Other Full Spectrum Bulb Issues
- They're more expensive - usually about $10-15/each. Not worth it in this regard.
- They're not as bright - actual light output didn't come anywhere near the 120W bulbs, resulting in much longer exposures.
- They are a different, purple color - just an observation here. It may make them more comfortable for general use, but that doesn't benefit us in photography.
- Compact Fluorescent (CF) bulbs - with a potential for high CRI (as is often available with standard tube fluorescents) CF bulbs seem an attractive alternative. However, their high cost in a floodlight-style fixture ($15-$30) is prohibitive for such a budget-minded solution as this ringlight. Additionally, the output ratings of CF bulbs is relatively low (600-800 lumens, max), making for very little light output compared to our high-output 120W incandescents (1600 lumens).
- Color Temp was not considerably different. Color was. The readings from ACR:
Strobe Temp: 6550K / Tint: -13
Full Spectrum Temp: 2700K / Tint: -7
Standard Bulb Temp: 2750K / Tint: +4
Regardless of which bulbs you choose, more light is good. You'll never approach the flexibility and control you can get with a traditional ringflash, but if you don't mind wide apertures and possibly higher ISO settings (400-800), not to mention the cost of a pro ringflash and associated power pack, this home-built setup can provide some interesting and fun lighting options.
The reason you'll never get the sort of power and control with a constant-source lighting setup compared to a strobe-based setup is explained very well at this site: http://webs.lanset.com/rcochran/flash/hotorstrobe.html
Building The Ring Light
Basically, you're looking at a ring of wood (plywood in this case) with 10 (Dasch did 12) heat-resistant, surface-mount light sockets (molded plastic or porcelain) positioned evenly around the ring and wired together (all + and all - run off one wire each) to a standard light switch (also mounted to the rig). In my case, the wires are also surface-mount, so it's easy to wire up, but leaves exposed connections. A can of brush-on insulating coating (a few coats) does the trick to prevent accidental electric shock. I used a product called Plasti-Dip (typically used to dip your tool handles for grip, etc).
Although you could build it a bit larger - in the 36" outer diameter range for 12 bulbs - the outer diameter of mine is 28". Inner diameter is 22". I also hinged it at two places with spring hinges (the springs hold it open) so it folds up and takes up less space for travel or storage. Two copper pipe brackets serve as mounting points on the rear, which hook over two light stands heads. I'm going to investigate a better mount - preferably one that uses standard light stand mounts.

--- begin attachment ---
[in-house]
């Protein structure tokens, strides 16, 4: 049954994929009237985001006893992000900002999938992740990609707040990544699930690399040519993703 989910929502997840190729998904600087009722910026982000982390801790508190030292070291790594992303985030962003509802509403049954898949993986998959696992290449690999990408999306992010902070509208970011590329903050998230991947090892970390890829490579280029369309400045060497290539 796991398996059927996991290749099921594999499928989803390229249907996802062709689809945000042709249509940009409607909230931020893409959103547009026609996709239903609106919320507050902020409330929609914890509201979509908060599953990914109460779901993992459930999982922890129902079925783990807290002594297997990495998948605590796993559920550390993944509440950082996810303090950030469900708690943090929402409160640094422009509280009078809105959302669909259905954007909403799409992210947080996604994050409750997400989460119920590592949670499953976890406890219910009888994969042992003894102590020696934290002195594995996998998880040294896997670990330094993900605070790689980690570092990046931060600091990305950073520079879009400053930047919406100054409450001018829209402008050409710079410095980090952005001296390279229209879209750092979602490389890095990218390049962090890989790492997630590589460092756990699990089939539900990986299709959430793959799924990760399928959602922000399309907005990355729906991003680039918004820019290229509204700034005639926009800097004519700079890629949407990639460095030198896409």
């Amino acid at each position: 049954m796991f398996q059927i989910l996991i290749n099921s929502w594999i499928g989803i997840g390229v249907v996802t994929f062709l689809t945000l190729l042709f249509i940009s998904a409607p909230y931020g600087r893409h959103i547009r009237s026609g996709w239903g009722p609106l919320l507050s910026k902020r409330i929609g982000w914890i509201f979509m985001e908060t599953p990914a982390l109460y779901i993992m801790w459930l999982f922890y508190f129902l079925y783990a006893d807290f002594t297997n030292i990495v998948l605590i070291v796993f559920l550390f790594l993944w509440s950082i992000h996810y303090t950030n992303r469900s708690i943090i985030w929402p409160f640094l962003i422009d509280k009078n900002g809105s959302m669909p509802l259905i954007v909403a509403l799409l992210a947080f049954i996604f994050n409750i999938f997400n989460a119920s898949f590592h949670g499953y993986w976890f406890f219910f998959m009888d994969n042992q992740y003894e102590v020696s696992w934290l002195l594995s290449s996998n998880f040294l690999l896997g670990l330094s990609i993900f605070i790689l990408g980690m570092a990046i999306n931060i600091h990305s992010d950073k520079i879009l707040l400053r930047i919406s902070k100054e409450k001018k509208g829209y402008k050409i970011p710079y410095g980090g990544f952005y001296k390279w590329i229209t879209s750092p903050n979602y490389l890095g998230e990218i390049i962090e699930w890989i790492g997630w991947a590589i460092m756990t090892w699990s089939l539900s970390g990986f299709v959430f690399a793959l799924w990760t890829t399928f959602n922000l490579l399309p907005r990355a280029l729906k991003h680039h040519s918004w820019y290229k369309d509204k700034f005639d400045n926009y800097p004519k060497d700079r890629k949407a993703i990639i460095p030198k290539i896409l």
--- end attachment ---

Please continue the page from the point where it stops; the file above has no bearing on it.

It's all wired to an extension cord (inside the switch box). This might better work as an outlet or short pig-tail, so your cord isn't permanently attached (a lot to lug around and wind up in my case - 25ft). It's cheaper to buy an extension cord and chop the end off - not to mention easier - than to build your own cord/plug from individual parts. You'll want to use about 14 gauge wire (i think - ask the experts) on the rig itself and something heavy (like an extension cord, as I did) from the rig to the wall. Fire safety and all that.
I was a little leary of spending too much on bulbs initially, so as I stated above, I went with inexpensive 65W bulbs... Which isn't great for exposure or distance to model. I've upgraded to 120W standard-type floodlights - not the more expensive halogen/par38 style, just incandescent bulbs. I tried 75W halogens (par38), which put out a ton of light, but even as "floodlight" bulbs, they really focus the light forward, not offering much of an even spread for full-body shots, even at moderate distances. They tend to blind your subject, as well.
At moderate distances (<1 meter), you get about 1/125 sec, f/4 at ISO100.
- All costs estimates (I don't have the receipts handy)
- (2) 2'x4' 1/2" plywood sheets: $20
- (10) 120W incandescent floodlights: $23 (special sale)
- (10) surface-mount sockets: $32
- 8' 14-2 wire: $4
- Misc electrical parts, switch, box, etc: $10
- Plastic-Dip: $5
- 25' extension cord: $10
- TOTAL: $104
I'm sure this could be done for less. I could have gotten scrap wood and gone for a less-expensive type of socket and ordered bulbs and other parts online. I'm certain you could get this done for well under $100. I'm just not particularly good at executing something like this as an experiment AND saving money. So there it is.
If you've found this useful, interesting, or the least bit inspiring, I'd love to hear from you. Drop me a line here.
Thanks for stopping by!